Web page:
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David Lee King

Gaming and Libraries: Intersections of Service – TSCPL #staffday



Jenny Levine, ALA

1850s – libraries in Britain – pool halls in libraries, 1880s early chess club in a library

2005 or so – entering Eighth Age of librarianship – a participatory age.

Redefining what we mean by reading (Second Life avatar reading a book, avatars listening to someone else read a book in SL)

Gaming has been in the library (1850s) longer than KIDS have been in the library!

“stare at the screen all day” – it’s not passive – it’s active, and two-way

“he just sits there all day long…” – balance is the issue – shouldn’t read all day, play sports all day, game all day – gaming is not the problem – balance is

What would happen if video games would have been invented before books? – books are tragically isolating… no interaction, etc (Steven Johnson quote)

“aren’t social” – video games are actually very social.

“they already play videogames at home” (Eli Neiberger) – well, why do we do storytime at the library, if you can read at home? The library adds value to it… same thing with the library and gaming. We’re one of the last non-commercial facilities out there!

“Gaming is too loud…” Our libraries are loud, too!

“Libraries are about books” – and crocheting, and music, and etc etc etc – not just books anymore

“violent video games” – 85% of games are rated for everybody

Numbers – define gaming: any type of game. Summer reading is the biggest game in the library!

Who’s a gamer? Everyone pretty much – average age of gamer – 35 – middle-aged women are the largest demographic of gamers

talking about teaching a college-level statistics course for athletes – using Madden Fantasy Football

Gaming is a social experience for teens – gamers tend to be more civically engaged than non-gamers.

Games as readers advisory (from Beth Galloway): if you like to play Halo, here’s what you might enjoy reading…

Some libraries are offering Senior Spaces that have gaming as an introduction to technology. They use the Wii or the XBox, teens show the seniors how, then the seniors move to computer tech from there.

Comments on this entry are closed.

  • thethinker

    “books are tragically isolating… no interaction, etc (Steven Johnson quote)
    “aren’t social” – video games are actually very social.”

    Incrediby – you really are saying that there’s something terribly wrong with isolation, no interaction…actitivities that aren’t social, aren’t you? And that there’s only value in activities that are very social…That’s terribly unbalanced and extreme. How are we going to cultivate great minds if we don’t also place value on people taking time to be by themselves, read, think, reflect, meditate, etc.?

  • http://www.davidleeking.com/ david lee king

    I didn’t say that – it was a quote from Steven Johnson, who wrote the book “Everything Bad Is Good for You: How Today’s Popular Culture Is Actually Making Us Smarter” – it’s a good read.

    The quote was in reference to people who say gaming is bad because it’s anti-social. The Steven JOhnson quote was pointing out that reading books is actually a more isolating activity, because it’s less active and social than gaming tends to be.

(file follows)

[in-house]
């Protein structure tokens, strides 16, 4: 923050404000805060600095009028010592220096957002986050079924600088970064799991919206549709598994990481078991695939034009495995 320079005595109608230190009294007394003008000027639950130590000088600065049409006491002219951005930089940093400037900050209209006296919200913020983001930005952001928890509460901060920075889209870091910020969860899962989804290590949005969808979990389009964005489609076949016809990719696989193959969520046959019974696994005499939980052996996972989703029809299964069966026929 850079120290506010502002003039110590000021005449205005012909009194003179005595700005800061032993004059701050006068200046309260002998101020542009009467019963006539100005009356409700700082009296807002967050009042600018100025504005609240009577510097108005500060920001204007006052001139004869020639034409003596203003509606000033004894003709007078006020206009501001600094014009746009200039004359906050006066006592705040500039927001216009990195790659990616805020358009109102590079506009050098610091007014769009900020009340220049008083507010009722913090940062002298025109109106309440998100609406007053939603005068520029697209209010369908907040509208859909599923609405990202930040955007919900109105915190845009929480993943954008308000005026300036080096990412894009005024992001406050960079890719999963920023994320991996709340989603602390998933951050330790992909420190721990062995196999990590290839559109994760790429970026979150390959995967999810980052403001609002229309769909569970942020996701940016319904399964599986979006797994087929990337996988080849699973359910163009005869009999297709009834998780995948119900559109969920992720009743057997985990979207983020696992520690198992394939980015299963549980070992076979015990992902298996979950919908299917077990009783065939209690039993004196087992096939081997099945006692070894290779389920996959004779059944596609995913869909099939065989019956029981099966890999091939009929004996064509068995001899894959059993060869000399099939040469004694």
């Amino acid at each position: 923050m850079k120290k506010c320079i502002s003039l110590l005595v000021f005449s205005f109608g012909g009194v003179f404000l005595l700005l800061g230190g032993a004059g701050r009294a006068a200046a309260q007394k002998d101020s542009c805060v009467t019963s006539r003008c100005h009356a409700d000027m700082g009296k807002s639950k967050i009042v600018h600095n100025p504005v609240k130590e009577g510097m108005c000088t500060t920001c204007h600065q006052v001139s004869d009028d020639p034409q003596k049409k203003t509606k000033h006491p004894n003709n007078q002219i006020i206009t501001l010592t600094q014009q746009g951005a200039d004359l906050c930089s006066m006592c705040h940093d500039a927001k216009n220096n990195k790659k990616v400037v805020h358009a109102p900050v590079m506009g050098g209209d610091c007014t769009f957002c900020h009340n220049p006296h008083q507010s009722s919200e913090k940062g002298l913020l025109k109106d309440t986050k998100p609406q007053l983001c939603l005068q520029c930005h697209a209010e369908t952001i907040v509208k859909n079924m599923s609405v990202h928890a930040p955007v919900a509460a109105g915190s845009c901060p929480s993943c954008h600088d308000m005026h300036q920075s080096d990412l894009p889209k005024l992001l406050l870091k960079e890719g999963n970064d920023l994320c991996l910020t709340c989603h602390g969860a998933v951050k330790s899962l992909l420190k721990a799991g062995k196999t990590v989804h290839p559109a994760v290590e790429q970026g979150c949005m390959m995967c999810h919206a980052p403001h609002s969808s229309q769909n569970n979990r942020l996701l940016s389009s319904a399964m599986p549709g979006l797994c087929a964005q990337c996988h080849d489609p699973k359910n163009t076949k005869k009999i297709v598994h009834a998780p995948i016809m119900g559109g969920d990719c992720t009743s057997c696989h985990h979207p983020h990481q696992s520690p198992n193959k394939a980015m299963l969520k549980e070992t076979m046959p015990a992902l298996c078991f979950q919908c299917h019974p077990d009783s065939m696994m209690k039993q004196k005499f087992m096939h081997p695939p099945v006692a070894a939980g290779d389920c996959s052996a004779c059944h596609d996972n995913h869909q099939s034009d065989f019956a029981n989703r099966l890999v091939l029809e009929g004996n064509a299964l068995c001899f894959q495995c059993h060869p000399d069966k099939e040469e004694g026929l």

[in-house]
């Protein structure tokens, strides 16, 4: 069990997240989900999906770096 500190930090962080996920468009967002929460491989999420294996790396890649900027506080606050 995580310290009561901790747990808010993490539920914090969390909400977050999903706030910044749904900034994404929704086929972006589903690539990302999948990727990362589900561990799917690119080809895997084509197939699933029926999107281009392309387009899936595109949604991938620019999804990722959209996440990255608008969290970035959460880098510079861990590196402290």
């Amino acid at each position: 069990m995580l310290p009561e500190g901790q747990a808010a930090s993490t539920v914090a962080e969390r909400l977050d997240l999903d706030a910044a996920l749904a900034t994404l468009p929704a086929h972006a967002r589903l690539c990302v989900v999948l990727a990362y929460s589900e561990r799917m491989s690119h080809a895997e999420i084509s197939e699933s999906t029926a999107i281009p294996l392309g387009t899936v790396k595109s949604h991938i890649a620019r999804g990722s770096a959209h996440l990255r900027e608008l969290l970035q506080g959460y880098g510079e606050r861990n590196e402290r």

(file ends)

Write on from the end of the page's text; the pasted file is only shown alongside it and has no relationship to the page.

No – there’s nothing at all wrong with taking time to do stuff by yourself!

  • http://www.davidleeking.com david lee king

    I didn’t say that – it was a quote from Steven Johnson, who wrote the book “Everything Bad Is Good for You: How Today’s Popular Culture Is Actually Making Us Smarter” – it’s a good read.

    The quote was in reference to people who say gaming is bad because it’s anti-social. The Steven JOhnson quote was pointing out that reading books is actually a more isolating activity, because it’s less active and social than gaming tends to be.

    No – there’s nothing at all wrong with taking time to do stuff by yourself!

  • http://shelfcheck.blogspot.com/ Emily Lloyd

    I was clicking to comment how much I loved the Johnson quote [grin]. A smart reply to those who etc, etc.

    Thanks for the great notes, David!

  • http://shelfcheck.blogspot.com Emily Lloyd

    I was clicking to comment how much I loved the Johnson quote [grin]. A smart reply to those who etc, etc.

    Thanks for the great notes, David!

  • http://theshiftedlibrarian.com/ Jenny Levine

    Thanks for liveblogging my talk, David – it was great to see you. You and the rest of the TSCPL staff are doing wonderful things :)

  • http://theshiftedlibrarian.com Jenny Levine

    Thanks for liveblogging my talk, David – it was great to see you. You and the rest of the TSCPL staff are doing wonderful things :)

  • Jeff Imparato

    Maybe I’m concerned for no reason, but when I see the teens in the teen room play “Call of Duty” and hear them say “Oh, I died” after their character is killed. It appears that they are desensitized to the concept of death, because their character “lives” again to kill someone else, or die again. So they’re not concerned when they die, it just their avatar. Maybe it’s not realistic enough. Maybe there should have their buddies dragging the “dead” soldier to a pickup location, where the bloody body is put in a body bag for transport home to their grieving families.

  • Jeff Imparato

    Maybe I’m concerned for no reason, but when I see the teens in the teen room play “Call of Duty” and hear them say “Oh, I died” after their character is killed. It appears that they are desensitized to the concept of death, because their character “lives” again to kill someone else, or die again. So they’re not concerned when they die, it just their avatar. Maybe it’s not realistic enough. Maybe there should have their buddies dragging the “dead” soldier to a pickup location, where the bloody body is put in a body bag for transport home to their grieving families.

  • http://www.goblin-cartoons.com/ joshua m. neff